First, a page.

A wave of outrage has swept Japan after an ex-US marine was arrested for killing a Japanese woman on the island of Okinawa. The suspect is from the same military base where three American servicemen raped a 12-year-old girl in 1995. The latest incident has reignited a debate on whether the US military should continue its presence in Japan.
Kenneth Franklin Gadson, 32, was arrested on Thursday in connection with the murder of a 20-year-old woman who had gone missing while out on a walk on April 28. Police say Gadson, who also uses his Japanese wife's family name Shinzato, led them to the body of the woman which had been dumped in the woods.
He is also alleged to have raped the woman.
The news couldn't have come at a worse time for US President Barack Obama, who is traveling to Japan to attend the G7 meeting this week. But more importantly, he is about to become the first sitting US president to visit Hiroshima, a city destroyed by a US atomic bomb 71 years ago during World War Two.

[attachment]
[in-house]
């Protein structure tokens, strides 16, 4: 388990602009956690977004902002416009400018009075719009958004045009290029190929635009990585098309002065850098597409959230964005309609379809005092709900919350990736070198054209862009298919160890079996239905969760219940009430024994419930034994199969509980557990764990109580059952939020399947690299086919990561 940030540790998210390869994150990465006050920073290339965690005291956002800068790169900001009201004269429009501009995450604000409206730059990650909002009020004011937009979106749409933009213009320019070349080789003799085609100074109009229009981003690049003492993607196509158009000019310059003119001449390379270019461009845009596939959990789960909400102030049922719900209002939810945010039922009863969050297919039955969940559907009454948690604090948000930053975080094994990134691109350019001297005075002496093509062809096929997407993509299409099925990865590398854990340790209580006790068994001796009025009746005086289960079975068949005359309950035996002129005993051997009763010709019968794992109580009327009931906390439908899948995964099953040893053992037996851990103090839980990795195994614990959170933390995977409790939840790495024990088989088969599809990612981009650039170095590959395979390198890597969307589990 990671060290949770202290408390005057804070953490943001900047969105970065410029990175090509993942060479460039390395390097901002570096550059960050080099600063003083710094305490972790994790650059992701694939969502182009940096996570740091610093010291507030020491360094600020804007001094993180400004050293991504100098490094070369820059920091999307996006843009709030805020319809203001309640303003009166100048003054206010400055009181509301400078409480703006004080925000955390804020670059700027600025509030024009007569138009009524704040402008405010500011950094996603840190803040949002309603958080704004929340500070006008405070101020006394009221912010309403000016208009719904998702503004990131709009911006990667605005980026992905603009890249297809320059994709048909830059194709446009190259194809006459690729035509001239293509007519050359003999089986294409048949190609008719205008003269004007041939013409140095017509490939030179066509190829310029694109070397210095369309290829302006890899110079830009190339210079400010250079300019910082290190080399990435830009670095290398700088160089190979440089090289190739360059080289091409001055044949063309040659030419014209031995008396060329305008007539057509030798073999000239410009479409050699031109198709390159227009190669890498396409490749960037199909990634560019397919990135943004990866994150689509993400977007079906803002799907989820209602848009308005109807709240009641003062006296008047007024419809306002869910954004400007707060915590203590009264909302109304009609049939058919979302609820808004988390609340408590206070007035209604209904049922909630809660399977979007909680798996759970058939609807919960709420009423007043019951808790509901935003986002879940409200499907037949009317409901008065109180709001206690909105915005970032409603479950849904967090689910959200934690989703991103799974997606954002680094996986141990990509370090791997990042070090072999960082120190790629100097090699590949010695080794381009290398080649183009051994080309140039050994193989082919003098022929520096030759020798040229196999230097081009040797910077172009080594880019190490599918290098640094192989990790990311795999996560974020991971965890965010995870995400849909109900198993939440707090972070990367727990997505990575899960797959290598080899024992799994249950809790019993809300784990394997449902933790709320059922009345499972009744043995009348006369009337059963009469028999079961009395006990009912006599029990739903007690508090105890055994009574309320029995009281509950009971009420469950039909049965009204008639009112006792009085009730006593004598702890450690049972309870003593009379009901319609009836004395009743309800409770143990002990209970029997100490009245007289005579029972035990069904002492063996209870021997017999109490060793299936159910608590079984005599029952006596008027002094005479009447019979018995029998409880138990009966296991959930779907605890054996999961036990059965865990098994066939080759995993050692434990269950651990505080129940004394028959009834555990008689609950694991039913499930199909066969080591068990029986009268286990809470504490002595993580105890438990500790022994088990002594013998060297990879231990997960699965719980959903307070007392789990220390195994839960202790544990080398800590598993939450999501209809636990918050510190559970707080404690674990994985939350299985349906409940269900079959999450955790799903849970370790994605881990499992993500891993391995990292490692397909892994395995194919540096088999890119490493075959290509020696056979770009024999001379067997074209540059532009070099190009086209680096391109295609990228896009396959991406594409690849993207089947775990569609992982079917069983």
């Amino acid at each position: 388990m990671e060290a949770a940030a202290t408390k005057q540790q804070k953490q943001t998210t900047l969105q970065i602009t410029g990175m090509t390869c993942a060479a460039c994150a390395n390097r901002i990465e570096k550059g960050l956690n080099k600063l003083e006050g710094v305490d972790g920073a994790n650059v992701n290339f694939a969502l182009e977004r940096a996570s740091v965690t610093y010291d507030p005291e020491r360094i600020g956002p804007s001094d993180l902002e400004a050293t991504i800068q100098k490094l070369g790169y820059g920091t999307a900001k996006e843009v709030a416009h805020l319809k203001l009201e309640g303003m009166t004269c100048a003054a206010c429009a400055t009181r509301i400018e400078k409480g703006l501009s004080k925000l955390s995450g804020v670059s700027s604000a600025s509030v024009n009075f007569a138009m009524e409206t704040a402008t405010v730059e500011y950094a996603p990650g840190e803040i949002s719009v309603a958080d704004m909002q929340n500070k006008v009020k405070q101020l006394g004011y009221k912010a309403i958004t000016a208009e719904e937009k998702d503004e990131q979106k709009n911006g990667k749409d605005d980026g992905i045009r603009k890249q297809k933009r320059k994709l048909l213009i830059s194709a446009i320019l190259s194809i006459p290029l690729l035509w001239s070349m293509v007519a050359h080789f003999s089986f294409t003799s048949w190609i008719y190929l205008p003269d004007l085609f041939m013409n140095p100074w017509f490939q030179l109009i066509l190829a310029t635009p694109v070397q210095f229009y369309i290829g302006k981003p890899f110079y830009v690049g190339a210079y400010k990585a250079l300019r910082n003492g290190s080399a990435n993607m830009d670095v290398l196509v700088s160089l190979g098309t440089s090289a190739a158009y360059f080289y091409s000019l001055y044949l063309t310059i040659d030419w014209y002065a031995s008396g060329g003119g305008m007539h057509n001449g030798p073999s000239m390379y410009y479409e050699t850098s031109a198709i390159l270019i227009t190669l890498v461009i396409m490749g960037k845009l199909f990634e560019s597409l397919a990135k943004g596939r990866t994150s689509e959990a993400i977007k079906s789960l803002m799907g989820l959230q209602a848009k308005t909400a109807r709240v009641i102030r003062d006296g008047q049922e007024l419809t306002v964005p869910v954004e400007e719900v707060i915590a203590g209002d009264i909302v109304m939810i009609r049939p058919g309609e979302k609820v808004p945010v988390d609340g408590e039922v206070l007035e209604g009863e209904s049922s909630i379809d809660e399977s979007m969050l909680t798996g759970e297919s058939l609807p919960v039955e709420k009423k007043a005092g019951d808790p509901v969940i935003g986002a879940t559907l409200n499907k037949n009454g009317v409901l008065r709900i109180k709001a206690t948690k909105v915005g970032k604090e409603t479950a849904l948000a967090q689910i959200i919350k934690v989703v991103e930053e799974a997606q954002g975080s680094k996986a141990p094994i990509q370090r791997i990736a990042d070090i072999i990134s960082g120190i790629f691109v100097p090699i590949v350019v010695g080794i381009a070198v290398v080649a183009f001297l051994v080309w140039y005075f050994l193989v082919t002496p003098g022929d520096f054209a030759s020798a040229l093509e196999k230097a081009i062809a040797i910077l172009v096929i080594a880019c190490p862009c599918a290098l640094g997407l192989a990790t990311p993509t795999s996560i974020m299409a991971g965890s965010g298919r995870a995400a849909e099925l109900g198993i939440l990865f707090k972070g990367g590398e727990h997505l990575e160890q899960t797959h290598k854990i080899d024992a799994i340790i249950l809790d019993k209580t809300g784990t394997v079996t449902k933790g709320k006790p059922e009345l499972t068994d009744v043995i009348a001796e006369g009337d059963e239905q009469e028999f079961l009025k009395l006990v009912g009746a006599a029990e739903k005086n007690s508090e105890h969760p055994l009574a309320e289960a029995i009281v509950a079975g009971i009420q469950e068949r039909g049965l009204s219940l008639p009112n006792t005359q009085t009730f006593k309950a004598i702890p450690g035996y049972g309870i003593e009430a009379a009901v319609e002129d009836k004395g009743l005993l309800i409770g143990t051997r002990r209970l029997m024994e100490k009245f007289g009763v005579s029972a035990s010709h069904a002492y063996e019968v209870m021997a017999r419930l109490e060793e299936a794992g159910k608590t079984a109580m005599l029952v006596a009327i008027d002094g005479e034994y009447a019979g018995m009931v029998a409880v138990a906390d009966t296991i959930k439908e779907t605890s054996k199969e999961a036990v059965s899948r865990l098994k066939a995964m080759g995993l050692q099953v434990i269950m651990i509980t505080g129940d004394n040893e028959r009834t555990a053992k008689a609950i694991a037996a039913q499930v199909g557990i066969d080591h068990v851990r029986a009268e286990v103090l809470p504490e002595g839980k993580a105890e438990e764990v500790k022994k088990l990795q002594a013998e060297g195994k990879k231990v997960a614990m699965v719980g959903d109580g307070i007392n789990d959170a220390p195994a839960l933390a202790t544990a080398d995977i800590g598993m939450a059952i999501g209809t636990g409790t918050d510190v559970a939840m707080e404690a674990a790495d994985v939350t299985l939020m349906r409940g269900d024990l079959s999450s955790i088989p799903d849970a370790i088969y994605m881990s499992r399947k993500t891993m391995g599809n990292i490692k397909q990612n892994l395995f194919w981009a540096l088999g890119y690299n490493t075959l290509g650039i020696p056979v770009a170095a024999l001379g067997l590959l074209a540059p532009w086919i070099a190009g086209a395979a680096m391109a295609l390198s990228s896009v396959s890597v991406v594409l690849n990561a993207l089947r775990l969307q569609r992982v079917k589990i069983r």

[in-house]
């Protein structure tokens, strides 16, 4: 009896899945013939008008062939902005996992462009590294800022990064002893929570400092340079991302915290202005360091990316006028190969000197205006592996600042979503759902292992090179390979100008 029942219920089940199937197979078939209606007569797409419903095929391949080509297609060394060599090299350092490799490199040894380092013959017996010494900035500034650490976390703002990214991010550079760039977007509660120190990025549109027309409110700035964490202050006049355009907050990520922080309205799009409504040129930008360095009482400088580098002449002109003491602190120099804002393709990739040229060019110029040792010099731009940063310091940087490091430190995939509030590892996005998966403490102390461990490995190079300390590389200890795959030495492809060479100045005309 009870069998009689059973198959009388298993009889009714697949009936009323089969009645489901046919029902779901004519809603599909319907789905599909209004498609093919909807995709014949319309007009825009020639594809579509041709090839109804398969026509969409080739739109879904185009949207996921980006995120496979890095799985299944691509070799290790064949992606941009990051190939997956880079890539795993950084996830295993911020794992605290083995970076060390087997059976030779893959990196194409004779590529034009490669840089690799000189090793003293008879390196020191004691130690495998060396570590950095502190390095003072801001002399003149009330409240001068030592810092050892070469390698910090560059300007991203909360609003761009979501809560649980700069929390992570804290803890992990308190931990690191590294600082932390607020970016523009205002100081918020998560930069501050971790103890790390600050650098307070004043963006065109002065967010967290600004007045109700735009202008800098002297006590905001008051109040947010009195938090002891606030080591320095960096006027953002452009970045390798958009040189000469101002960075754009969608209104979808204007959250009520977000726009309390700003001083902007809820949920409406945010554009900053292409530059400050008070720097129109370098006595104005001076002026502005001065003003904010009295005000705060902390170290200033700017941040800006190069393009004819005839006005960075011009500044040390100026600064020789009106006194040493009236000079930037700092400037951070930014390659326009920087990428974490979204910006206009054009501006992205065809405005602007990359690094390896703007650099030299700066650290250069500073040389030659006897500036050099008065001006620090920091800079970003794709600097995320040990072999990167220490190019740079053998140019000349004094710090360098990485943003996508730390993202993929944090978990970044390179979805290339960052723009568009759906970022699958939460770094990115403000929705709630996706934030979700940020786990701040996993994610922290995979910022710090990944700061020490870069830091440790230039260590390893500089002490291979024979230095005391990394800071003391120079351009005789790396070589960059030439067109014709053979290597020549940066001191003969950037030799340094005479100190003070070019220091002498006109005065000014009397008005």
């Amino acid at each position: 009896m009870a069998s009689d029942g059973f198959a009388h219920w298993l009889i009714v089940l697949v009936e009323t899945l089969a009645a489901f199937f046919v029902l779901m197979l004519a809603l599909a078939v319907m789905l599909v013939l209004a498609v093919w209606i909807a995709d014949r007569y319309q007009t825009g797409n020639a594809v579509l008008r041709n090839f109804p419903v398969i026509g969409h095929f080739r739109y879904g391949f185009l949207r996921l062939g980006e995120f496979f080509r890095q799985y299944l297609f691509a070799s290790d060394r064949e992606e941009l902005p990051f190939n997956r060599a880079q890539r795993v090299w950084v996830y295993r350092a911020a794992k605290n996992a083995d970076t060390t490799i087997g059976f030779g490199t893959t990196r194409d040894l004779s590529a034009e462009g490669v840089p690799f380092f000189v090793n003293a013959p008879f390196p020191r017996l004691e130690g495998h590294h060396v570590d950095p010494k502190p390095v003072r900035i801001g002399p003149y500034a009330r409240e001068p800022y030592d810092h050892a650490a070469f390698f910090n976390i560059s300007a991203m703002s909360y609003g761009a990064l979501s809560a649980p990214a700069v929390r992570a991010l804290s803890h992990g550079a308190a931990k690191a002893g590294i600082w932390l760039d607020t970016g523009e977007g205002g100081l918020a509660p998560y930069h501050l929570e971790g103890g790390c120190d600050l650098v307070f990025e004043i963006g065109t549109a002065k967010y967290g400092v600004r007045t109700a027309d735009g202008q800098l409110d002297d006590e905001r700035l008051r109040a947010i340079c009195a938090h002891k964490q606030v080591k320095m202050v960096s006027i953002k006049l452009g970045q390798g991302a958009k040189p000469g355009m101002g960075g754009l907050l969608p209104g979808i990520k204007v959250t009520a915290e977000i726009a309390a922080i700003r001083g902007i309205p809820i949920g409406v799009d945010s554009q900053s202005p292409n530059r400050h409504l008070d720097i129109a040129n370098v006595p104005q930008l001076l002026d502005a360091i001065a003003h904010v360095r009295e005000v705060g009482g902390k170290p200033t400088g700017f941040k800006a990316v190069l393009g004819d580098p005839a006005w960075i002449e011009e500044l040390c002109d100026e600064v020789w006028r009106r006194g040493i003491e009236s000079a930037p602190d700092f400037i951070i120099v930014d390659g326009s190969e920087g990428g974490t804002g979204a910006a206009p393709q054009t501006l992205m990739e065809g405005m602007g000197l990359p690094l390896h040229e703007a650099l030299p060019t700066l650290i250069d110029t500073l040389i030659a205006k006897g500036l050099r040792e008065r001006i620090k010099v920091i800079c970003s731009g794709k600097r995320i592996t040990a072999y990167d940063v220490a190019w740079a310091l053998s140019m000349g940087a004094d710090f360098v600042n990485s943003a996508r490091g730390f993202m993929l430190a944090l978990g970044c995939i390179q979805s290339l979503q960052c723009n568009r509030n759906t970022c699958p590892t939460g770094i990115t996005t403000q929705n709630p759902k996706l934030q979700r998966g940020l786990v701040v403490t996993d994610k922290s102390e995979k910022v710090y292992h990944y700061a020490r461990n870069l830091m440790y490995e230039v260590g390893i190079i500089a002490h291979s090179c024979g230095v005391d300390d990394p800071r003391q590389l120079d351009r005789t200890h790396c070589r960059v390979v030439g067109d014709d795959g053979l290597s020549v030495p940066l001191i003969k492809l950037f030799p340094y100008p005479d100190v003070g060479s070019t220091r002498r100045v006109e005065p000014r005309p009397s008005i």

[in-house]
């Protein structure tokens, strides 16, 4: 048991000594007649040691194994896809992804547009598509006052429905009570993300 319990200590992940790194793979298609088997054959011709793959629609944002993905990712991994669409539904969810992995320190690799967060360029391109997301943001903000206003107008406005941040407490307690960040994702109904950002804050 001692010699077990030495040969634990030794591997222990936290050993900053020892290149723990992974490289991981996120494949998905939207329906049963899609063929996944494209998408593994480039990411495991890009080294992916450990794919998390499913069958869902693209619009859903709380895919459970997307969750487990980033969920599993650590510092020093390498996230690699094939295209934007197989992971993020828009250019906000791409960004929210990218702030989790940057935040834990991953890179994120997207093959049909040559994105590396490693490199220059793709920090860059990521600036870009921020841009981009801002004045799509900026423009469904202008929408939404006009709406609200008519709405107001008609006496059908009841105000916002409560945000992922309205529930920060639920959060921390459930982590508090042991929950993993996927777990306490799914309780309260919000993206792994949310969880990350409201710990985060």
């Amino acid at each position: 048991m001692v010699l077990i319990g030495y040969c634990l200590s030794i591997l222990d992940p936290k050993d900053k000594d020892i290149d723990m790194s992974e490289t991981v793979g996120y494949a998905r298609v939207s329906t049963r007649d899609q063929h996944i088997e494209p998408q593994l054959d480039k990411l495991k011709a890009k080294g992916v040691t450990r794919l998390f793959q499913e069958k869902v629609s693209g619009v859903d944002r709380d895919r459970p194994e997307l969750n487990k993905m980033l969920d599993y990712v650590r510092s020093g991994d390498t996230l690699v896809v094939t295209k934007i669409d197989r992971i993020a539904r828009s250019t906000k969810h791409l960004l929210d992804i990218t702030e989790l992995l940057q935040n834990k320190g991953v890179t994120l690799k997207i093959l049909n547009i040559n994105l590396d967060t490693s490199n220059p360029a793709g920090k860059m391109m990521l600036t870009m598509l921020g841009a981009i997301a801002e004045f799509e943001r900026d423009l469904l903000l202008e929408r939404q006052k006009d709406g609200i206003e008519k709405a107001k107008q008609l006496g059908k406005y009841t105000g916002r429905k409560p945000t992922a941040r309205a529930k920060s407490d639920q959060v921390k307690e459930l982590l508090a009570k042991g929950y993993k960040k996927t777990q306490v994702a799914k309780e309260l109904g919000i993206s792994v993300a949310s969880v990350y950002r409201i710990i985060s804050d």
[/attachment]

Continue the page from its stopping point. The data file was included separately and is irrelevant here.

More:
Okinawa hosts more than half of the 50,000 American troops based in Japan. Locals have long been upset about Americans from the base committing crimes on the island.
Earlier this year, another US serviceman stationed in Okinawa was arrested on suspicion of raping a woman.
Protestors in Japan have already come out onto the streets in response to the incident and the US's policy concerning the base is facing intense criticism on social media, including from Americans.
America, please turn your eyes to Okinawa. Another woman has been murdered by one of us, this time a military contractor. ENOUGH IS ENOUGH!
— Tim Shorrock (@TimothyS) May 21, 2016
Japan's prime minister expressed "strong indignation" over the crime.
"I have no words to express, considering how the family feels," Prime Minister Shinzo Abe said. "We urge the US side to take thorough measures to prevent the recurrence of such events."
Senior US officials have been trying to calm the situation. US Defense Secretary Ash Carter called his Japanese counterpart on Saturday to express regrets.
Carter "extended his sincere apologies to the victim's family and friends," Defense Department spokesman Peter Cook said in a statement. "He also expressed his sympathies to the people of Japan."
US Ambassador to Japan Caroline Kennedy has also expressed regret.
However, the White House has said the "terrible tragedy" is unlikely to change US policy.